March Madness 2020 simulation: Seton Hall tops Louisville to reach Final Four

March Madness lives on. Following the cancellation of the NCAA Tournament, The Post projected the final bracket and will spend the rest of the week presenting round-by-round results produced via online simulation, thanks to our friends at

This won’t make it easier. Not for Myles Powell. Not for Kevin Willard. Not for Seton Hall and its fans.

The what-ifs will never end. The what-could’ve-beens will never go away. There always will be a sense that a magical March was taken away from this group. At least, an opportunity for one was.

This would’ve been so much more than just a memorable regular season — Seton Hall earned a share of the Big East title for the first time since 1992-93 — according to The Post’s NCAA Tournament simulation. It would’ve been more than the school’s first run to the Sweet 16 since 2000, more than a trip to the Elite Eight.

Third-seeded Seton Hall — the South Orange, N.J., Catholic university whose basketball program was irrelevant until the last half-decade — is headed to the Final Four, after a heart-pounding South Regional final victory over No. 4 Louisville, 82-75 in Houston that saw the Pirates score the game’s final 12 points to reach the season’s final weekend for the first time since coming a point shy of winning it all in 1989.

Seton Hall, which will meet No. 4 Oregon in a national semifinal, gave its fans plenty of heart palpitations on the way there, as is its way. The Pirates trailed 8-0 and 14-3. They were down five with under three minutes remaining. But this team was always at its best when its back was against the wall. It made coming from behind at halftime an art form — highlighted by rallies against DePaul, Villanova, Butler (twice) and St. John’s.

The Pirates, and in particular senior point guard Quincy McKnight, saved their best for last in this back-and-forth affair, in which each team led by as many as nine. McKnight, the team’s overlooked heart and soul, scored seven of his 20 points in the final 2:14. His 3-pointer with 42 seconds left gave Seton Hall the lead for good, and following a Jordan Nwora miss, he followed with two more free throws after a Louisville miss to help ice the classic Elite Eight game.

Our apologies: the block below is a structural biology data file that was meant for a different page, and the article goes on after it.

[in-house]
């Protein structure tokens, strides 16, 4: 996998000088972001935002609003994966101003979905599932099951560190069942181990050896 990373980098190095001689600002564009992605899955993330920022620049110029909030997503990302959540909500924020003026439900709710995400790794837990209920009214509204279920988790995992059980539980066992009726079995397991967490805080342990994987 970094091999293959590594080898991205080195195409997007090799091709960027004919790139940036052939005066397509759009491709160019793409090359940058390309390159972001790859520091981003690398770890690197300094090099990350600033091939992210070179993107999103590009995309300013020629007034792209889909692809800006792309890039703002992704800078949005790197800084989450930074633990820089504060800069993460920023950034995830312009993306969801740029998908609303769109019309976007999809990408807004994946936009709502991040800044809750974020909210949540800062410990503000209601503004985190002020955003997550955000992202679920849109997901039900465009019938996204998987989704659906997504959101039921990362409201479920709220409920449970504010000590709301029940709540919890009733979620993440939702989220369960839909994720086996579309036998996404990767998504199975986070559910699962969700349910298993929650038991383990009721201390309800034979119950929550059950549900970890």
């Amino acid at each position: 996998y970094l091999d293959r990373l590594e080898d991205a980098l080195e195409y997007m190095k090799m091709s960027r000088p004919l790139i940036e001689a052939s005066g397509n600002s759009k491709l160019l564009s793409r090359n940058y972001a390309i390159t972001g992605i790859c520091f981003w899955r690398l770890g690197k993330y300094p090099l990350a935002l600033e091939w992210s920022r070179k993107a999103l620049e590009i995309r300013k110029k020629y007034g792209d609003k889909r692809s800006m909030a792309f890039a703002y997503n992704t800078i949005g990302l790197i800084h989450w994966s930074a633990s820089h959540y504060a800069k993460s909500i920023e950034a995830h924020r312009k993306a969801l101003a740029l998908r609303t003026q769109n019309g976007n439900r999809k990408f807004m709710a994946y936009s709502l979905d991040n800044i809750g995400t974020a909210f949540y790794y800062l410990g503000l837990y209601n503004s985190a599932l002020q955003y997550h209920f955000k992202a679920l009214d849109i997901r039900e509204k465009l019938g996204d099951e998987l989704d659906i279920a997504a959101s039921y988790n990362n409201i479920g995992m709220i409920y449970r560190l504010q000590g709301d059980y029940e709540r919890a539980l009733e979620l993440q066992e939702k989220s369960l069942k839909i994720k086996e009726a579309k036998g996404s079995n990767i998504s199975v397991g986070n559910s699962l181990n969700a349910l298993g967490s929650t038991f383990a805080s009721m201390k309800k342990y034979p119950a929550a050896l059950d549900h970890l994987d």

Powell had a team-high 21 points, five rebounds and six assists, and fellow senior Romaro Gill owned the paint with seven points, 11 rebounds and three blocks. When it mattered most, Seton Hall’s defense was at its best, holding the Cardinals without a point over the final 2:59 and forcing two turnovers, both Powell steals.

This group has been compared to the 1992-93 team. The Pirates had a superstar guard in Powell like that team (Terry Dehere), balance, size and depth, and finished at the top of the league. But that 1992-93 team fell short in March, losing in the second round as a No. 2 seed to Western Kentucky. This team, instead, would’ve drawn different comparisons, to the 1988-89 unit that reached the national final, had the Tournament played out like our simulation.

Seton Hall may have embarked on a March journey fans have been waiting for since that cursed 1989 final, when official John Clougherty’s questionable foul call led to Rumeal Robinson’s game-winning free throws for Michgan with three seconds left.

Of course, we’ll never know.

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